Football, Not Coming Home

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This ball, found on Filey Sands last Sunday morning, must have made a lot of little feet very happy. And after 52 years of hurt England almost did the biz in Russia. Losing to Croatia last night was disappointing but the team will surely return to a warm, heroes welcome. Perhaps next time. (Good luck to Croatia in the Final. Hope you win the star for your shirts.)

As bread and circuses go, this World Cup has been one of the most memorable. I hope all fans who made the journey to and around the Federation will get home safely – and tell everyone they know what it is really like over there. Is it really as bad as the treacherous UK regime tells us?

Elizabeth at The Crown

St George’s flags have begun to blossom. England’s first match in the FIFA World Cup is on Monday. I noticed these on my morning walk –

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20100303CrownEight years ago this building was boarded up, waiting for a developer to make some use of it. In the 18th century, it began life as The Packhorse Inn and there is a story that Blind Jack of Knaresborough stabled his horses there when he visited Filey. This Yorkshireman’s remarkable life is described in a PDF online. In the  early 1740s, “He…started transporting fish, on horseback, from the Yorkshire coast to Leeds and Manchester, but the hard work and effort involved never quite produced the hoped-for return, despite spending night after night on the road.”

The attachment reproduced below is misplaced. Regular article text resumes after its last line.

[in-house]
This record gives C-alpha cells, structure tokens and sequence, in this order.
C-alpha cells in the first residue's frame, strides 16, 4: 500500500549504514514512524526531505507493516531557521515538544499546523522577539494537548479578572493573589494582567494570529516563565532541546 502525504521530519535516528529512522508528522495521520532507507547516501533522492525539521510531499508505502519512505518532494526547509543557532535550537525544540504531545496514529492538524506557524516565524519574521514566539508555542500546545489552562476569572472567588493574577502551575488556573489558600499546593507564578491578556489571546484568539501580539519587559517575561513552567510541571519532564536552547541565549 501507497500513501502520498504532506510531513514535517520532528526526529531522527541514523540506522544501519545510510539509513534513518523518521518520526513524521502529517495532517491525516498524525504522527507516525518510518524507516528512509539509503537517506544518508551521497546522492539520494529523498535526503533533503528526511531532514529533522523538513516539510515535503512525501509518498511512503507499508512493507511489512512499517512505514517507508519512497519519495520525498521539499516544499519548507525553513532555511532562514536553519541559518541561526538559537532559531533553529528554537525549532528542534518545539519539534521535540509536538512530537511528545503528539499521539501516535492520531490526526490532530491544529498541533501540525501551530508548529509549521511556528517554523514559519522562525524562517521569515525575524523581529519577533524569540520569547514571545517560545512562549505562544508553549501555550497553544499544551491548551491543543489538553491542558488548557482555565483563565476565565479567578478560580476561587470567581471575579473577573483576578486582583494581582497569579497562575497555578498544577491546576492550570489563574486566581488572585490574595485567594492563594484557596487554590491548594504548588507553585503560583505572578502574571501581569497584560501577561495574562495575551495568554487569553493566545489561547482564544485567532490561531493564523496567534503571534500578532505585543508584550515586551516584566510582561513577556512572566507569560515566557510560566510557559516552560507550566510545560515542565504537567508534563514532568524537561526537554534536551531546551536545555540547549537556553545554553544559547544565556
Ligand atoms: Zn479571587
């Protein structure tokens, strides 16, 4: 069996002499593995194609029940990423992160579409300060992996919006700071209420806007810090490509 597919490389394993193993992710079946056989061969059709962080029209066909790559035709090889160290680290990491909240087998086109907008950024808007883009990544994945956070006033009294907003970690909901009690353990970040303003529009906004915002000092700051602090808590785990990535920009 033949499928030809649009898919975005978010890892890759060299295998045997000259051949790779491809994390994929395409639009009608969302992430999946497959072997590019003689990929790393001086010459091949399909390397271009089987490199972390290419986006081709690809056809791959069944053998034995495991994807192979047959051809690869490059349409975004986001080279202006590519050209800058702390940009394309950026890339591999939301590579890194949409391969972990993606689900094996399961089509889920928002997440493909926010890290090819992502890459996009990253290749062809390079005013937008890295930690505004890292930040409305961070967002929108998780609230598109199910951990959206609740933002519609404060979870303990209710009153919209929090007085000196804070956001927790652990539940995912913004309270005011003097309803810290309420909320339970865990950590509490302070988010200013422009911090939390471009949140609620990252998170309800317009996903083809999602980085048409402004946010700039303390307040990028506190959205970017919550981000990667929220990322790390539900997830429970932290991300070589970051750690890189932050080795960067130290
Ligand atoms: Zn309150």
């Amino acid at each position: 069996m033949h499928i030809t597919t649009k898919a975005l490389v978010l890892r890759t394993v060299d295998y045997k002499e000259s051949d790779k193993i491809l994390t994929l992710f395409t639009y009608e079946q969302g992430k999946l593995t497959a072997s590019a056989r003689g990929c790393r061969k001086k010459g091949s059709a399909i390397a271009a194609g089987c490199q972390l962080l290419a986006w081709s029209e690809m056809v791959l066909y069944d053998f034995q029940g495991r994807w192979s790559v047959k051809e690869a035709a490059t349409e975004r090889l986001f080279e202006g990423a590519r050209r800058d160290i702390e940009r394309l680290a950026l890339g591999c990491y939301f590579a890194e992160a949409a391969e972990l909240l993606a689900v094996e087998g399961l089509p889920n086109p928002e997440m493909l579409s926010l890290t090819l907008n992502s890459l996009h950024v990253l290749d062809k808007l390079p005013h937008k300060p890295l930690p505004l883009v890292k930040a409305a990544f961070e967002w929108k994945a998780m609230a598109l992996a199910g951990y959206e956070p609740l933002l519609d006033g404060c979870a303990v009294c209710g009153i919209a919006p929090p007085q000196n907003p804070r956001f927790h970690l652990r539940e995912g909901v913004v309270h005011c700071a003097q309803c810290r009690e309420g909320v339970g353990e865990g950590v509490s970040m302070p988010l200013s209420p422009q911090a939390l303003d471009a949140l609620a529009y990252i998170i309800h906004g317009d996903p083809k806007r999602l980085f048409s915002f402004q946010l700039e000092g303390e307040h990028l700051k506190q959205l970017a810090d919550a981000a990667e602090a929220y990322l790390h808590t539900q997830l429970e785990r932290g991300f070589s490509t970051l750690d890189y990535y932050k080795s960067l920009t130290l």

The red brick stable buildings were knocked down to make way for a short terrace of houses and the derelict hotel turned into apartments.

The Packhorse Inn was renamed The Crown Hotel sometime before the 1881 Census when Elizabeth STUBBS ran the establishment. She had no live-in help except, perhaps, her two older daughters, Emily Annie and Grace Elizabeth KILBY, aged 18 and 14.

Elizabeth’s first husband, Henry John KILBY had kept The Foord’s Hotel, further down Queen Street towards the sea, before his early death at age 48 in 1874. She married William STUBBS, a farmer about twenty years her junior, just a few weeks before the 1881 Census was taken. He was enumerated on his 170 acres at Seamer with older sister Sarah, younger brother Christopher, and two farm servants. An indication that this may have been a marriage of convenience is found in St Oswald’s churchyard where she is remembered as “the beloved wife of Henry John Kilby”.

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Elizabeth died aged 65 in 1895. Her young husband had departed his life six years earlier, aged 38.

Blind Jack is on FamilySearch Tree but is waiting for someone to give him parents, a wife, and children.

Elizabeth deserves to have more work done on her pedigree, too.